said workflow process environment including process model specifications of a process model that defines a process activity managed and executed by said computer system;
said computer readable instructions causing said one or more processors to perform:
linking said process model with said object environment within which said process activity is to be implemented;
relating said process model to a related object class residing within said object environment to define a related object class specification, said related object class implementing said process activity;
storing said related object class specification in said process model;
relating said process model to a related object method of said related object class to define a related object method specification, said related object method implementing said process activity; and
storing said related object method specification in said process model.
10. The computer system according to claim 9, wherein:
said process model comprises at least one of an input container and an output container;
when said process model comprises said input container, said computer readable instructions cause said one or more processors to perform:
relating a field of said input container to an input parameter of said related object method to define an input container relation specification, and
storing said input container relation specification in said process model;
when said process model comprises said output container, said computer readable instructions cause said one or more processors to perform:
relating a field of said output container to an output parameter of said related object method to define an output container relation specification, and
storing said output container relation specification in said process model.
11. The computer system according to claim 10, wherein said computer readable instructions cause said one or more processors to perform:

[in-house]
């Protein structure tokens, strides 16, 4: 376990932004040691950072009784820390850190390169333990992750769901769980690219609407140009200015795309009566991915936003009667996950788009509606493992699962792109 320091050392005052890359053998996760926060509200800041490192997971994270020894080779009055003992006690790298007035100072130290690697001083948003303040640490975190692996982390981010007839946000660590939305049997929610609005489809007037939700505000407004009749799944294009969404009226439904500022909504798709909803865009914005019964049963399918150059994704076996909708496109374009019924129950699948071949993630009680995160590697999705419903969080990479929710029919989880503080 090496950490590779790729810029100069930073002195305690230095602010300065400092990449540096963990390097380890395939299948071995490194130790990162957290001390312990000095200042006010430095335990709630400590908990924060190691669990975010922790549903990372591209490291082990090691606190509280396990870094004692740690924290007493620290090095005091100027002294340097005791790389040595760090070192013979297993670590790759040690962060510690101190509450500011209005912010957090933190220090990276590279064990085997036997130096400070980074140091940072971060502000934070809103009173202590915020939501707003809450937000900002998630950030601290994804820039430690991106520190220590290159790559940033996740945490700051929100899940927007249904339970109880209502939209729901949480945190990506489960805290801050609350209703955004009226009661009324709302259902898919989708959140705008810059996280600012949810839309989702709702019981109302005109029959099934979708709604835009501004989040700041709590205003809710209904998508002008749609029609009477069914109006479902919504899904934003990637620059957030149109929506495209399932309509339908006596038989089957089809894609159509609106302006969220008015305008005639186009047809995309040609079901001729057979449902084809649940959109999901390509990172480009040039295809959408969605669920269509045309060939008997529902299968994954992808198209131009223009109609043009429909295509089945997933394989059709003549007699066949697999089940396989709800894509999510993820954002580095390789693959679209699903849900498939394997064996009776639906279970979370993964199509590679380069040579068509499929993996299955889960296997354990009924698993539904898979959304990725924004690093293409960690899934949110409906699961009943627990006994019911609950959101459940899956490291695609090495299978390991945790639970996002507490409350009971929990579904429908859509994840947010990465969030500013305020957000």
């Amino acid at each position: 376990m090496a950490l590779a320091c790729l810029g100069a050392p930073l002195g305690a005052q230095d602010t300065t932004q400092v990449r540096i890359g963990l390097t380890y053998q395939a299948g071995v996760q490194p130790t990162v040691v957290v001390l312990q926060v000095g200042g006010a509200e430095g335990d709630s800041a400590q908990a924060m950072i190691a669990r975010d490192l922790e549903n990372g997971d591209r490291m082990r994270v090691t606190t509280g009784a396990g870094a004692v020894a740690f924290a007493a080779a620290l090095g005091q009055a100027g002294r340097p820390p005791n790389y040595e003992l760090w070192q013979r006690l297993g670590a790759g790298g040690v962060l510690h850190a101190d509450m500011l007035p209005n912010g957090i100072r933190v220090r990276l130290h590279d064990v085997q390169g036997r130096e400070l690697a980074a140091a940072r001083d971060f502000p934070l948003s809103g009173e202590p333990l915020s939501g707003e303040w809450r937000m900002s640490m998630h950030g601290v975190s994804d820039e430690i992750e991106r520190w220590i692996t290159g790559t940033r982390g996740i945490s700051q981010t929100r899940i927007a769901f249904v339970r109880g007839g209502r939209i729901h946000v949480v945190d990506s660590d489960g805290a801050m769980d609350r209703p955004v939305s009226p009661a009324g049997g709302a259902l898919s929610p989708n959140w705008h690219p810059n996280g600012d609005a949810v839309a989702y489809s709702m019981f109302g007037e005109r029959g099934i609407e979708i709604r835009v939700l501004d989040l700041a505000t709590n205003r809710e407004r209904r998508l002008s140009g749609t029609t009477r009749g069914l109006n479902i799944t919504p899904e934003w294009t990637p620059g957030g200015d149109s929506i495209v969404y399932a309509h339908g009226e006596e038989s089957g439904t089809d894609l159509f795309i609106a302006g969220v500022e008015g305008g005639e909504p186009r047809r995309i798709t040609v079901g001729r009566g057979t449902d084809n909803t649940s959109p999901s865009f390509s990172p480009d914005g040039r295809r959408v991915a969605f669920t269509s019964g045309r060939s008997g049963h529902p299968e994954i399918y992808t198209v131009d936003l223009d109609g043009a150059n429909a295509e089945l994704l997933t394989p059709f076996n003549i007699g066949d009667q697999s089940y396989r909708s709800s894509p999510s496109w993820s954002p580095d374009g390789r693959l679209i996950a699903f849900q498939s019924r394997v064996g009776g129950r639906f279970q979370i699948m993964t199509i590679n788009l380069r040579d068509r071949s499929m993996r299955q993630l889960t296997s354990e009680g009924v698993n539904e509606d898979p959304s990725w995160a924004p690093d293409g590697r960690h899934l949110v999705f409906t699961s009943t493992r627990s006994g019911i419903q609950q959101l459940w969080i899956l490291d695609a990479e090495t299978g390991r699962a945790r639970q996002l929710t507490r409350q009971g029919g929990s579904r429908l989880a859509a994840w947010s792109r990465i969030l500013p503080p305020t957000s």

an exception relation step of relating an exception of said related object method to a return code field of said process model to define an exception relation specification; and
storing said exception relation specification in said process model.
12. The computer system according to claim 11, wherein said exception relation step relates an exception variable storing said exception to said return code field.
13. The computer system according to claim 11, wherein said exception relation step relates an exception value of said exception to said return code field.
14. The computer system according to claim 9, wherein said computer readable instructions cause said one or more processors to perform:
an exception relation step of relating an exception of said related object method to a return code field of said process model to define an exception relation specification; and
storing said exception relation specification in said process model.
15. The computer system according to claim 14, wherein said exception relation step relates an exception variable storing said exception to said return code field.
16. The computer system according to claim 14, wherein said exception relation step relates an exception value of said exception to said return code field.
17. A computer program product, comprising:
a computer readable medium bearing computer-readable instructions for causing one or more processors of a computer system, which supports a workflow process environment and an object environment, to perform:
linking a process model of said workflow process environment, said process model defining a process activity to be managed and executed by said computer system, with said object environment within which said process activity is to be implemented;
relating said process model to a related object class residing within said object environment to define a related object class specification, said related object class implementing said process activity;
storing said related object class specification in said process model;
relating said process model to a related object method of said related object class to define a related object method specification, said related object method implementing said process activity; and
storing said related object method specification in said process model.
18. The computer program product according to claim 17, wherein:
when said process model comprises said input container, said computer-readable instructions cause said one or more processors to perform:
relating a field of said input container to an input parameter of said related object method to define an input container relation specification, and
storing said input container relation specification in said process model;
when said process model comprises said output container, said computer-readable instructions cause said one or more processors to perform:
relating a field of said output container to an output parameter of said related object method to define an output container relation specification, and
storing said output container relation specification in said process model.